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Adelphia meltdown rocks stock, board

Shares plunge as investors flee Rigas risk

NEW YORK — Blasted by accusations of double-dealing and financial improprieties, the Rigas family Thursday abandoned all board seats and management control of Adelphia Communications, the company John Rigas founded a half century ago.

Move is part of a complex restructuring that caps two months of turmoil at the cabler in the biggest U.S. corporate meltdown since Enron.

Adelphia shares plunged 54% when they resumed trading at midday, closing at $2.60 — down from a year-high near $43. Nasdaq halted trading in the stock on May 14 pending developments.

Investors fled as it became clear the Rigases had used Adelphia, a publicly traded company they controlled, to back loans for their own pet projects. That exposed the company and minority stockholders to hefty financial risk that wasn’t disclosed.

The numbers are unsettling, Wall Streeters said. The cabler will record a higher-than-expected $2.8 billion of off-balance sheet debt in its revised 2001 financial report, according to a special committee of independent directors who took the helm of Adelphia this week.

Company is liable for a whopping $3.1 billion in co-borrowing agreements with Rigas family entities — deals that will be outlined in a report Adelphia plans to put out any day.

The committee said Adelphia broke its own bylaws when it entered into transactions with affiliates without the approval of independent directors. Outside advisers and forensic accountants are studying the transactions. Two grand juries and the SEC are also probing Adelphia’s finances, and shareholders are suing.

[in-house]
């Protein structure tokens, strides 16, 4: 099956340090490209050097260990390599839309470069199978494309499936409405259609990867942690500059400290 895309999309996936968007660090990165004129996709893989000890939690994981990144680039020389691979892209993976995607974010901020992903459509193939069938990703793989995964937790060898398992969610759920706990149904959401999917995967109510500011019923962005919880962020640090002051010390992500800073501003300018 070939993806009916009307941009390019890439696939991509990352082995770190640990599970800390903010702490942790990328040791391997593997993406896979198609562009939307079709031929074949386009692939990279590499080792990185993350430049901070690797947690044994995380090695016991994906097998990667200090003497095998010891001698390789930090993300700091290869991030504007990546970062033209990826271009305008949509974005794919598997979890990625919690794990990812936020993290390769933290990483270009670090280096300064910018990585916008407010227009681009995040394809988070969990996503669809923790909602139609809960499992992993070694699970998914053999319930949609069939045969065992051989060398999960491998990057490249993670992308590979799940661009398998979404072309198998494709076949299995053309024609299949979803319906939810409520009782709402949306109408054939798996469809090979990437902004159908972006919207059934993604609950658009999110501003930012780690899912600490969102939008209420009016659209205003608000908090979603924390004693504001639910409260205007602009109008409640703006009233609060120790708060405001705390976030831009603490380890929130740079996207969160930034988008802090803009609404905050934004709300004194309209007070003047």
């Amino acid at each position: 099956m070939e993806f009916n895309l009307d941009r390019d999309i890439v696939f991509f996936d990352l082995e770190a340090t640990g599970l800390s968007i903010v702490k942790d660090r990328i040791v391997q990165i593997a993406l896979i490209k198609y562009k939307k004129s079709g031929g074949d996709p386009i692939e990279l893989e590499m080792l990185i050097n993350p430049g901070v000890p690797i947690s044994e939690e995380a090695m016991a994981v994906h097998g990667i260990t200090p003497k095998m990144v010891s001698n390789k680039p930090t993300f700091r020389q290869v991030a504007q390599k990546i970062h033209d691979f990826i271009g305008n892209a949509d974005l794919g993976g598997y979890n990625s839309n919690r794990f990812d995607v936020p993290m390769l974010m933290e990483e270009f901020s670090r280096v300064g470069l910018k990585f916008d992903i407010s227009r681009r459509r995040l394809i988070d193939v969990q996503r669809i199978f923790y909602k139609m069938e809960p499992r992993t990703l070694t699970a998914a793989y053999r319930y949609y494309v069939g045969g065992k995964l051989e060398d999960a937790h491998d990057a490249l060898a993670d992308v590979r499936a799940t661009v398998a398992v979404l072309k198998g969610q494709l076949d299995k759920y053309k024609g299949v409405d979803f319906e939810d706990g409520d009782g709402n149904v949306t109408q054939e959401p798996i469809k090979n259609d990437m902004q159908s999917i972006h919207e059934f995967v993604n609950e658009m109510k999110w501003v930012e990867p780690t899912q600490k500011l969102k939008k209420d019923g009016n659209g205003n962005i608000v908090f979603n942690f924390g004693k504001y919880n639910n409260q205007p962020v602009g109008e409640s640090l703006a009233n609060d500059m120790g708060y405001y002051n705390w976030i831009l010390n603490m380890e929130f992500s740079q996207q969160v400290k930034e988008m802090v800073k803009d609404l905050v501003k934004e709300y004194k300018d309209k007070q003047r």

The Rigas’ Adelphia stock will be parked in a voting trust until all the issues are clarified. That’s a somber lesson for the Rigas clan. Patriarch John Rigas launched Adelphia in 1952 and has run it since, keeping it in the family for his children. He racked up debt growing the business through acquisition in the hot cable market of the late 1990s.

“It was a seller’s market, and he was a buyer. He should have gotten out then,” one Wall Streeter said.

Rigas resigned as chairman-CEO last week and gave up his board seat. He will get a severance package worth $4.2 million over three years.

Son Timothy has stepped down as chief financial officer, Michael resigned as exec VP of operations, and James left his post as exec VP of strategic planning. The three surrendered their board seats as well.

Leonard Tow, who sold his Century Communications to Adelphia in 1998 and remains a major shareholder, is trying to claim two seats on the board and win operational control of the company.

It’s not clear if the house cleaning Thursday will save the company from bankruptcy. Adelphia defaulted on certain interest payments and needs cash and the goodwill of its lending banks to avoid Chapter 11. It’s still pursuing the sale of some cable systems in Los Angeles and Florida.

Here are additional details of the revamp:

  • The Rigas family will hand over Adelphia assets valued at more than $1 billion.

  • Cash flow from outside cable properties owned by the family will back the family’s obligations under co-borrowing pacts. Selected cable systems owned by the family may be transferred directly to Adelphia at their appraised value.

  • The Rigas family will transfer to Adelphia convertible securities worth $567 million, lowering the cabler’s debt by that amount.